A Day At the Iconic Steel Stacks (If it said “Bethlehem Steel” it was made by “real” American workers.)

Five Bracket HDR f/16 ISO 50 75mm

Five Bracket HDR f/16 ISO 50 75mm

 

I spent several hours out at the “Steel Stacks” in Bethlehem Pennsylvania yesterday. It was actually quite an interesting day. When I left my home in New Jersey to make the 50 minute drive I had blue sky with lots of big white fluffy clouds. And having used my sun calculation app I knew I could get some really nice late day shots with dramatic skies. I arrived early so I could walk around and check things out. I was disappointed to see that as I arrived the sky tuned to just a clear blue with no clouds at all. Blue is good, but blue with those high white clouds would have been so much better.

In my travels trekking around the plaza I met up with a video crew shooting a cooking show for world-renowned Austrian chef Erwin Cooks. With him was Philadelphia musician Alex Meixner. Erwin is in the Lehigh Valley filming a cooking show and Alex was providing music for the show. Really nice guys as were the crew members I had talked with earlier in the day. We exchanged social media links and websites before we parted.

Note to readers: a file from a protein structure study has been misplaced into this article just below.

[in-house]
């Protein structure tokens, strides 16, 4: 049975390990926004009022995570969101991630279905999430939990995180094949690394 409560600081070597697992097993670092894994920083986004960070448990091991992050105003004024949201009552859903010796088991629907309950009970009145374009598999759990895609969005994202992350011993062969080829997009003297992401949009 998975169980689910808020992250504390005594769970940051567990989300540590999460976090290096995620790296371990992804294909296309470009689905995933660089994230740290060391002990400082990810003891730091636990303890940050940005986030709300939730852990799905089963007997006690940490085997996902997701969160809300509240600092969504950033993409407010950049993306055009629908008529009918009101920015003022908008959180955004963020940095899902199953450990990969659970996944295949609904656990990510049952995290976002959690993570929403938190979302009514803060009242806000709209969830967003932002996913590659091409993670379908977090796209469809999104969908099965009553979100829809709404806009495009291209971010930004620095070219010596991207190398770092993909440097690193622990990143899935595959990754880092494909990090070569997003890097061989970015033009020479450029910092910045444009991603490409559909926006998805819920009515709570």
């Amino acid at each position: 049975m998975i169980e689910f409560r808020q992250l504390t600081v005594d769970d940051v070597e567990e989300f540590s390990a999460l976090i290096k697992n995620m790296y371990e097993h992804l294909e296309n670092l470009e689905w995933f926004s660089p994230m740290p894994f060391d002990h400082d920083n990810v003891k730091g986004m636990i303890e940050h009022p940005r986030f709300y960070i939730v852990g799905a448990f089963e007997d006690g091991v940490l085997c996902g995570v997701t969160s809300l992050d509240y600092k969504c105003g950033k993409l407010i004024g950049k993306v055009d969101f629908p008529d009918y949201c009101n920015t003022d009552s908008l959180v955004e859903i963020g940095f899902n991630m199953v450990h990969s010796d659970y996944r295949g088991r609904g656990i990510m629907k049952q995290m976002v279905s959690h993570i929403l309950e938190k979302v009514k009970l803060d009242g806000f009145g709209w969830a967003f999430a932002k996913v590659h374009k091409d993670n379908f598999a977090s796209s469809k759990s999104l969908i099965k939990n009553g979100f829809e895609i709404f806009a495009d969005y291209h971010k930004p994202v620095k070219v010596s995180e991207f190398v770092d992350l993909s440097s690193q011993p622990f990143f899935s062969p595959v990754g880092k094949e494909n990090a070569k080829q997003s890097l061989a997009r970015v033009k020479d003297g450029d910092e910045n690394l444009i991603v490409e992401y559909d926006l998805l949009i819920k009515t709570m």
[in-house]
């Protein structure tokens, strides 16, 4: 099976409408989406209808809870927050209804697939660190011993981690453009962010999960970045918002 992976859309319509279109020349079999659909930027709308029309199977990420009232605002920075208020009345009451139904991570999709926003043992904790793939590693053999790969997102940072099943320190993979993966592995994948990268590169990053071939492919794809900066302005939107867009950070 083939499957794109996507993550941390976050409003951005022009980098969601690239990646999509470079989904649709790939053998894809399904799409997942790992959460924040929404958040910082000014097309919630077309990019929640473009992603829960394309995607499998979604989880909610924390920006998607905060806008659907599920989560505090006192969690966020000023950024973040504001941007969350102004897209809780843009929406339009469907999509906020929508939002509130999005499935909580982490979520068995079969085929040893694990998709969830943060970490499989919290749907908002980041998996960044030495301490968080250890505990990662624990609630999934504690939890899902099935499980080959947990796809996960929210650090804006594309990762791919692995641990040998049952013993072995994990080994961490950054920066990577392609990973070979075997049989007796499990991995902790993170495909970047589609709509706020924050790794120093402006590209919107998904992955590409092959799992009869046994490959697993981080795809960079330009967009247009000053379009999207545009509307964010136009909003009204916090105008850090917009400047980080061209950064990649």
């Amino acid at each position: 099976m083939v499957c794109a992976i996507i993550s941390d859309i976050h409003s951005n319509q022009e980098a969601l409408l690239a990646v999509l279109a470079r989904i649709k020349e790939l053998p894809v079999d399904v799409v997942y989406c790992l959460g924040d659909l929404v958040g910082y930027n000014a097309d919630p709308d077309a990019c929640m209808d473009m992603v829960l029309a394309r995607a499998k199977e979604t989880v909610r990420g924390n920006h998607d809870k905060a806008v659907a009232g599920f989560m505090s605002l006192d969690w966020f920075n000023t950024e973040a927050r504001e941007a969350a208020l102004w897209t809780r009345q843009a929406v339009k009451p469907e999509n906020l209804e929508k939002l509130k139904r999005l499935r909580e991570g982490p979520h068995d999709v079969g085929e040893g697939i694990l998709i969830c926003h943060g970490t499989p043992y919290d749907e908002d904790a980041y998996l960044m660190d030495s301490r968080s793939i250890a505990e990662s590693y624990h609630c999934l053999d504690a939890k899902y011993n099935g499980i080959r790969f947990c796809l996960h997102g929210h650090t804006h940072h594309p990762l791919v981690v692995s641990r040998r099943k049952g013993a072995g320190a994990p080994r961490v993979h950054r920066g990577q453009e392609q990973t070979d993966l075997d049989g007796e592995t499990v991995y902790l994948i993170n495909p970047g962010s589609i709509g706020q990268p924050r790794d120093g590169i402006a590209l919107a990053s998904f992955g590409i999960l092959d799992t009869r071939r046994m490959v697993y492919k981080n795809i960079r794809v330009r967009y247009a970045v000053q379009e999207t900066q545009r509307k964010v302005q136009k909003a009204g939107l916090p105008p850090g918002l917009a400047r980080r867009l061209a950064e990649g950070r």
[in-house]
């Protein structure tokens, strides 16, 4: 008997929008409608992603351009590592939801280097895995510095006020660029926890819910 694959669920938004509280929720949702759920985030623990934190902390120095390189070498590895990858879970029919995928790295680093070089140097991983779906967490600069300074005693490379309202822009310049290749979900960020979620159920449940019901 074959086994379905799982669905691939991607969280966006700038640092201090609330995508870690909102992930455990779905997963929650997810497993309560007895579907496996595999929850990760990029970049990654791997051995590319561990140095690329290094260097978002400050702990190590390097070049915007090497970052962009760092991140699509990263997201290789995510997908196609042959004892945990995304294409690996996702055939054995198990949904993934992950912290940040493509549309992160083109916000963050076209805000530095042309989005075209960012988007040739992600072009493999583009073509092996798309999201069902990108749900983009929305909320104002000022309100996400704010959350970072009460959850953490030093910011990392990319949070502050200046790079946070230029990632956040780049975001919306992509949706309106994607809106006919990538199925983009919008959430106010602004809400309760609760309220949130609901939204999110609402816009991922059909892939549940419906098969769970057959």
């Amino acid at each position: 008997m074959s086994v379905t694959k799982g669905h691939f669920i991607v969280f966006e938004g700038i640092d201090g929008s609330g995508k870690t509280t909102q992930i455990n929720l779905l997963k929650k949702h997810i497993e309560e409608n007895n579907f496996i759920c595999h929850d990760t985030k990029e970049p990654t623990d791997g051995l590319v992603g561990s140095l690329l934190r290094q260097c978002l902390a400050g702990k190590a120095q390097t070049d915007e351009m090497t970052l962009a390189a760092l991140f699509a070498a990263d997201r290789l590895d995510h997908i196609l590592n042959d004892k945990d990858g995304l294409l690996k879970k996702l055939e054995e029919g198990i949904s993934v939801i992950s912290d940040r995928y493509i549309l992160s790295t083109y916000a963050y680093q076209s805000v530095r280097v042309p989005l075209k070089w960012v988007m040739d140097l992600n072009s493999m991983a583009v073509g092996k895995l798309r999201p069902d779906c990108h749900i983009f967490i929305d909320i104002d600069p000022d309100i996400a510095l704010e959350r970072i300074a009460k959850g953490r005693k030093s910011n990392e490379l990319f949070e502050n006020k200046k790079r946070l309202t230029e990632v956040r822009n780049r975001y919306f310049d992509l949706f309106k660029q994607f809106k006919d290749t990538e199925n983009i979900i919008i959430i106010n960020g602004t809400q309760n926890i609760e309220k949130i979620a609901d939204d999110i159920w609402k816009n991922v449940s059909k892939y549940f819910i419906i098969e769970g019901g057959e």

I also met a wonderful lady from Australia who had lived in Bethlehem when she was six years old. Now at 56 years old she comes back to visit Bethlehem and was really happy to see the Stacks still standing. Her father was an engineer who worked in Bethlehem. She was very awe-struck to see one of her father’s friends in a historical photo posted at the Steel Stacks. We had a great conversation and she too got to meet and talk with the chef and musician.

So as the sun was fading and the even light was quickly approaching I left our friendly get together and set out to capture what I came for. Sadly enough I did not capture what I wanted and that was to get the stacks with a dramatic sky. Sure I could Photoshop it in but I wanted something organic. The good news is… I get to go back another day.

For those who do not know the Steel Stacks of Bethlehem are an iconic reminder of how great the USA once was when it came to manufacturing raw materials and the power of engineering. These stacks and this foundry produced raw iron & steel that literally built the USA and the world. These stacks saved us from the perils of WWI & WWII… These stacks represent what the USA used to be “hard working people that produced something great” not pansy pencil pushers or keystroke smackers that we have become. If it said “Bethlehem Steel” it was made by “real” American workers.

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